In January, a Maui district judge issued a bench warrant for the arrest of a University of Hawai‘i professor after he repeatedly responded to the judge in ‘Ōlelo Hawai‘i during a court hearing, a case that drew national attention and sparked outrage from the Native Hawaiian community.

In a statement, OHA Chief Executive Officer Kamana‘opono Crabbe said the agency was “disturbed and offended” that UH professor Kaleikoa Ka‘eo was prohibited from speaking Hawaiian in court and was nearly arrested.

Photo: Kaleikoa Ka‘eo
Kaleikoa Ka‘eo was denied the right to defend himself in ‘ōlelo Hawai‘i. Pictured: Ka‘eo at the East Maui Taro Festival. – Photo: Alice Silbanuz

“Punishing Native Hawaiians for speaking our native language evokes a disturbing era in Hawai‘i’s history when ‘Ōlelo Hawai‘i was prohibited in schools, a form of cultural suppression that substantially contributed to the near extinction of the Hawaiian language.”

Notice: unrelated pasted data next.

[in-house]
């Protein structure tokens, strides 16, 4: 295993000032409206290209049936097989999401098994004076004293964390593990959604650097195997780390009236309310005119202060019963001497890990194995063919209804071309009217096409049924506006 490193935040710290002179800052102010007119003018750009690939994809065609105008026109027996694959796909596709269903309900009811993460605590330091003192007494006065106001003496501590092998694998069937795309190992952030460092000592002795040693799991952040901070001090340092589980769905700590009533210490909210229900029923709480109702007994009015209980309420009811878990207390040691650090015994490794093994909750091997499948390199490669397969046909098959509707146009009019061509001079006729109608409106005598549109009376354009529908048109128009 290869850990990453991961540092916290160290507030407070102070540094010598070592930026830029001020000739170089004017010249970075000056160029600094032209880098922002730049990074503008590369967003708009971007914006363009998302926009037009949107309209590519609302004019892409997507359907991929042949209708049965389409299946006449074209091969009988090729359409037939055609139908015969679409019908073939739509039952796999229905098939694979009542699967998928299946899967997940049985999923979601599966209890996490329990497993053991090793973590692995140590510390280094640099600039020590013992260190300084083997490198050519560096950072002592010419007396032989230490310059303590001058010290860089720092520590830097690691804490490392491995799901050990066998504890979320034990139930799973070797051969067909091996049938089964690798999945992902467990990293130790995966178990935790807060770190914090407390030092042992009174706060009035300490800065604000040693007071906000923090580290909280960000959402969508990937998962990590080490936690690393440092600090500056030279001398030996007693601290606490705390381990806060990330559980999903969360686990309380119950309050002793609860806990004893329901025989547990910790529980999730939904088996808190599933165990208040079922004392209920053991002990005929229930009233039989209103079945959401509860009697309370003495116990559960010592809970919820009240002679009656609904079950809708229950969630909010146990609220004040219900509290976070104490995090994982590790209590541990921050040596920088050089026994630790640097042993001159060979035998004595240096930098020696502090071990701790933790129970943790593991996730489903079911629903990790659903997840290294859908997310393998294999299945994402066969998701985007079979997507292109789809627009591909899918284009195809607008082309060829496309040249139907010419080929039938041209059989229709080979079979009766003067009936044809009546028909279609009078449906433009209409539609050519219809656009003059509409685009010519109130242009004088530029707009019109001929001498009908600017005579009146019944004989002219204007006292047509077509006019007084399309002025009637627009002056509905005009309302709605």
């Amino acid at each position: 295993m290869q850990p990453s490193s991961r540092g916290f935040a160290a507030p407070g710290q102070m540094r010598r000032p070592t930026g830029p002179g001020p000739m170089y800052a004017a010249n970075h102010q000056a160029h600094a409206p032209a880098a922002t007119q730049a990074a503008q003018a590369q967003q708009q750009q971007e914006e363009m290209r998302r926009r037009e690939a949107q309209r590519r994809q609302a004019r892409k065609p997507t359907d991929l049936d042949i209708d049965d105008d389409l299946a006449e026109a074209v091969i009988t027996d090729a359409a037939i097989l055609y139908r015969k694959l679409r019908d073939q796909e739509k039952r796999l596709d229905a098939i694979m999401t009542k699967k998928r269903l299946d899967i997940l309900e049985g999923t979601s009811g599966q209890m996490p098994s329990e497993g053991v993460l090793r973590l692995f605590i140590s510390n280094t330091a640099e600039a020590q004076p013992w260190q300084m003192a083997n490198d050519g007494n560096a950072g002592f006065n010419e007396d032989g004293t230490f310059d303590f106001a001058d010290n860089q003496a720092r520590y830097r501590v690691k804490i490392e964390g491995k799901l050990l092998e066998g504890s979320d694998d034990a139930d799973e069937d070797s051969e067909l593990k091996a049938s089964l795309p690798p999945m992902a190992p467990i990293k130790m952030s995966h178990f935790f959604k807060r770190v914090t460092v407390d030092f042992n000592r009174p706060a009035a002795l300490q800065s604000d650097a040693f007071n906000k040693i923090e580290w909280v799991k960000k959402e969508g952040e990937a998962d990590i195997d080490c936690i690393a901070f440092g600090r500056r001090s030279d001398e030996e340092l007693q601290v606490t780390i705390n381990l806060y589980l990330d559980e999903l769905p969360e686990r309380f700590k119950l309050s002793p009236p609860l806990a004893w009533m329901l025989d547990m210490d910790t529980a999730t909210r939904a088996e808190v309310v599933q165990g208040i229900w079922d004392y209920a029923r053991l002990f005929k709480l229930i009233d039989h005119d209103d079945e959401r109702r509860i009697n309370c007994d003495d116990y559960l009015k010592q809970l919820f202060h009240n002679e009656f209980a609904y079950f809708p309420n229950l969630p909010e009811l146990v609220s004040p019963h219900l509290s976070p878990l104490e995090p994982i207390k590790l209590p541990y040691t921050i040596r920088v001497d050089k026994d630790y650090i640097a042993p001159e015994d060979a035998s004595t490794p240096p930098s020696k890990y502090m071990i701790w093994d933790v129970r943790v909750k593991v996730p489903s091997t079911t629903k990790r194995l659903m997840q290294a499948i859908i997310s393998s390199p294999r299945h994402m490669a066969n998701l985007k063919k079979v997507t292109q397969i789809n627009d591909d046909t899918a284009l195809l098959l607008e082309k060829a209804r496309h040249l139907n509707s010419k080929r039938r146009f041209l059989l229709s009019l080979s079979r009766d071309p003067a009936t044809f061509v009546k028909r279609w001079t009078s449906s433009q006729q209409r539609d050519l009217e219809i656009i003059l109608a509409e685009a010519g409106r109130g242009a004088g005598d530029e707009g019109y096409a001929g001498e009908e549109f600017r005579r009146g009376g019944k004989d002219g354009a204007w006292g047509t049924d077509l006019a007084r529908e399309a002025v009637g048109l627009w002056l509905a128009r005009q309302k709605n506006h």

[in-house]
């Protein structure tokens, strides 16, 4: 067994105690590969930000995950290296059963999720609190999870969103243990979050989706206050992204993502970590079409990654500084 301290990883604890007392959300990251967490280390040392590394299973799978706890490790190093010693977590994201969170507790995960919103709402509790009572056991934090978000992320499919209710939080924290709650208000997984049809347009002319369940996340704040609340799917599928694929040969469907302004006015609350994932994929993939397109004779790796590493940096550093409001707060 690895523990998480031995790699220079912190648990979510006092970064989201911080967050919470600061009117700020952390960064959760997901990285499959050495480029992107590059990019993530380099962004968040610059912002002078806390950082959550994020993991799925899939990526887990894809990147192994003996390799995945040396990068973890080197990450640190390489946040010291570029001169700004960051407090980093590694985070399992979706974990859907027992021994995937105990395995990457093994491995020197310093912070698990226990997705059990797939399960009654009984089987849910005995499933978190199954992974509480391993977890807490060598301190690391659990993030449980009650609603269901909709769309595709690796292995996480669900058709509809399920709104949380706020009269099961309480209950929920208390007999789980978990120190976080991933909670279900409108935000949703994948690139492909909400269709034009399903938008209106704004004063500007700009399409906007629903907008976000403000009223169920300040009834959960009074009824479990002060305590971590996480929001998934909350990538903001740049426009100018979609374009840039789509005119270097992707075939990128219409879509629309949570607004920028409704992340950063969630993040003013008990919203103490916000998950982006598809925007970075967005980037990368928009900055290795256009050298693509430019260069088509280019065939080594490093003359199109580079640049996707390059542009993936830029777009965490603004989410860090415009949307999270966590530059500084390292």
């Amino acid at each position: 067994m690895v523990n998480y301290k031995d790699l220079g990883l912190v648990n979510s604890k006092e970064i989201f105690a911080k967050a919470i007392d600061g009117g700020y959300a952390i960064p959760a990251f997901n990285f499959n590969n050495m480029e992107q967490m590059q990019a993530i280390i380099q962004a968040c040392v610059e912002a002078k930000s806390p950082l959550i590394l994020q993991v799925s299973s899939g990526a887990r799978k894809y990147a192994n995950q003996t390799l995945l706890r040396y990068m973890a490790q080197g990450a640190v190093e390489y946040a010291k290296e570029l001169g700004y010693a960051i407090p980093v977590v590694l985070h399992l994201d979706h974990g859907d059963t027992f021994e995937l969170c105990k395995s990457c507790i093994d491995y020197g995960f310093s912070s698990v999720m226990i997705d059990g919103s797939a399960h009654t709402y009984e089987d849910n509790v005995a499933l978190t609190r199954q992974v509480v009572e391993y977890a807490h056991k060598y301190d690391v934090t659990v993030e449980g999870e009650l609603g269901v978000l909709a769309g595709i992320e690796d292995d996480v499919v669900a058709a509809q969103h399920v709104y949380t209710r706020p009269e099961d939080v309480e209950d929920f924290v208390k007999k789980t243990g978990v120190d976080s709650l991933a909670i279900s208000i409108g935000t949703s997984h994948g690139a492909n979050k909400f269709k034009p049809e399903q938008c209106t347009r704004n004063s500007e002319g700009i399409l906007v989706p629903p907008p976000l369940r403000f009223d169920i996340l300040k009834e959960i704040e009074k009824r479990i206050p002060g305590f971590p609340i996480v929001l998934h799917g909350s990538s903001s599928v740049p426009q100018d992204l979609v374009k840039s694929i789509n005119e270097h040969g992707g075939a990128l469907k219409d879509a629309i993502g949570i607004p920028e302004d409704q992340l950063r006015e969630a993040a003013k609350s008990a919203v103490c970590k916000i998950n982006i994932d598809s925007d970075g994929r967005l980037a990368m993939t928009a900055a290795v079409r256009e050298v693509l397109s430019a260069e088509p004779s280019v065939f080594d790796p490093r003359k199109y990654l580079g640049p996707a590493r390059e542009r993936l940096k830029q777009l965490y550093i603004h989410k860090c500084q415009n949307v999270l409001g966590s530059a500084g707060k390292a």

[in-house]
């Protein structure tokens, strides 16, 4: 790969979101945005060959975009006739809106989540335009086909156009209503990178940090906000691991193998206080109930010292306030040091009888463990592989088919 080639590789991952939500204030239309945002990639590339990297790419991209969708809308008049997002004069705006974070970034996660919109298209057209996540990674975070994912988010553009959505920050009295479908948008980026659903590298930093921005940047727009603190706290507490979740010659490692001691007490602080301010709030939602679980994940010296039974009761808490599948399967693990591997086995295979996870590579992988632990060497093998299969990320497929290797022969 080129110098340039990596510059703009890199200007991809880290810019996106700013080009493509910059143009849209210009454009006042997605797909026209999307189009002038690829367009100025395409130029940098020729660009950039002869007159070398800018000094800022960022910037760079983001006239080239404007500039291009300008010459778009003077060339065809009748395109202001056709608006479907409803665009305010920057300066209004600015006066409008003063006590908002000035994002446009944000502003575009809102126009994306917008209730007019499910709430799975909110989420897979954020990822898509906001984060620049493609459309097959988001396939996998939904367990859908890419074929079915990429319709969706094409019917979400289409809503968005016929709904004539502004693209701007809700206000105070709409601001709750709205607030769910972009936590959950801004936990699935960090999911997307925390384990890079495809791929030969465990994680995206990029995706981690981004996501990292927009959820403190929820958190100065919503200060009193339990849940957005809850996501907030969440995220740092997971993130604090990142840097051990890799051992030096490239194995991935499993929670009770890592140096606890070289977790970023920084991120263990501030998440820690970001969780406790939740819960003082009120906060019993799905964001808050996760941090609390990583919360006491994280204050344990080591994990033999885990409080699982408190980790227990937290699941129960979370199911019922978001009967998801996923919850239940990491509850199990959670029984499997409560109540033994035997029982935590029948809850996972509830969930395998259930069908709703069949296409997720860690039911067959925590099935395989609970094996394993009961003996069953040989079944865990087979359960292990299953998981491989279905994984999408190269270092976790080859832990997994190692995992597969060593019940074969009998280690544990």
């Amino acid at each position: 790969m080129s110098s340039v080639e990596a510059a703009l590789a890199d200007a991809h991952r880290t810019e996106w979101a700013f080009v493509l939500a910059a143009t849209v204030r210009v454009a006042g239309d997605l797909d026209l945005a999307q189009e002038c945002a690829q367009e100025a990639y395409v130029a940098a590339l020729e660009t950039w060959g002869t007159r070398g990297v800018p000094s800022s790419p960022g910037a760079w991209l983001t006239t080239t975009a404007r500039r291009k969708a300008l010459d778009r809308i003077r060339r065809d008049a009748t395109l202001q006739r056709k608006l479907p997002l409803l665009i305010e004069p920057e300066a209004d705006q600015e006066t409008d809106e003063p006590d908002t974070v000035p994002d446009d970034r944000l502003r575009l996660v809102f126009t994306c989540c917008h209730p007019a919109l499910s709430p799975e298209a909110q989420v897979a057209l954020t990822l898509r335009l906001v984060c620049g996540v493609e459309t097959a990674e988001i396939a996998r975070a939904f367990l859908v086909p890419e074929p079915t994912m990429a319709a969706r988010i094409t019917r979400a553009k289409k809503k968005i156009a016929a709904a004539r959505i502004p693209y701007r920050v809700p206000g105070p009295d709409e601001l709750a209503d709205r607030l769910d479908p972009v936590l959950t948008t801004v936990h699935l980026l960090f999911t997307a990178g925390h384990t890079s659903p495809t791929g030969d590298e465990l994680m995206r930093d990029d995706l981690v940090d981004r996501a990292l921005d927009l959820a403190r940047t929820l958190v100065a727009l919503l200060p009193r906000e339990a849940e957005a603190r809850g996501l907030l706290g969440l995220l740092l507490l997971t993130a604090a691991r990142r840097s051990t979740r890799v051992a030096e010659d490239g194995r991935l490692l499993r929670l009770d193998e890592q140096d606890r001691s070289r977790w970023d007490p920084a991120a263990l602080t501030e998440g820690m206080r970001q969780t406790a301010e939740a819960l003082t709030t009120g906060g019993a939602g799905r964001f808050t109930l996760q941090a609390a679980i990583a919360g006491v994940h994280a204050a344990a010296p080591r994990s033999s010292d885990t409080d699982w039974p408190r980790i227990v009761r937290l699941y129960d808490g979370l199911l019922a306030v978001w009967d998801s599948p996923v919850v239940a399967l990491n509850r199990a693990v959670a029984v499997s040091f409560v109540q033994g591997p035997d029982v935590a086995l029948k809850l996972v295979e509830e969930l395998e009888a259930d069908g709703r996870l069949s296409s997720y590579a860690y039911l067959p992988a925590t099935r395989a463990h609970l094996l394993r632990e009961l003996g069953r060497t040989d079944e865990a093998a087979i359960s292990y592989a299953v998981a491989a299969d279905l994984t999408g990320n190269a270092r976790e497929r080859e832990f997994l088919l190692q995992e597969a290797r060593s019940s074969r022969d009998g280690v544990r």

“It is disappointing that the state government continues to place barriers on ‘Ōlelo Hawai‘i, 40 years after Hawai‘i’s constitution was amended to recognize the Hawaiian language as an official language of the state. We demand that the State Judiciary find an immediate solution to this issue.”

The next day, the judge recalled the bench warrant without explanation. But the incident raised questions about what legal protections are provided to the Hawaiian language as a constitutionally- recognized language of the state. While the state Judiciary said it would review its policies regarding Hawaiian language interpreters, it insisted that “there is no legal requirement to provide Hawaiian language interpreters to court participants who speak English but prefer to speak in Hawaiian.”

The incident led to a number of rallies across to state in support of ‘Ōlelo Hawai‘i, and lawmakers committed to introduce legislation to resolve the issue.

Crabbe said that the incident served as a “wake-up call” for many in the Hawaiian language community. “The only way for the Hawaiian language to fully thrive once again is by ensuring that it can be spoken in as many spaces as possible, not just at home, but also in schools, in businesses, and, especially, in the courtroom,” he said.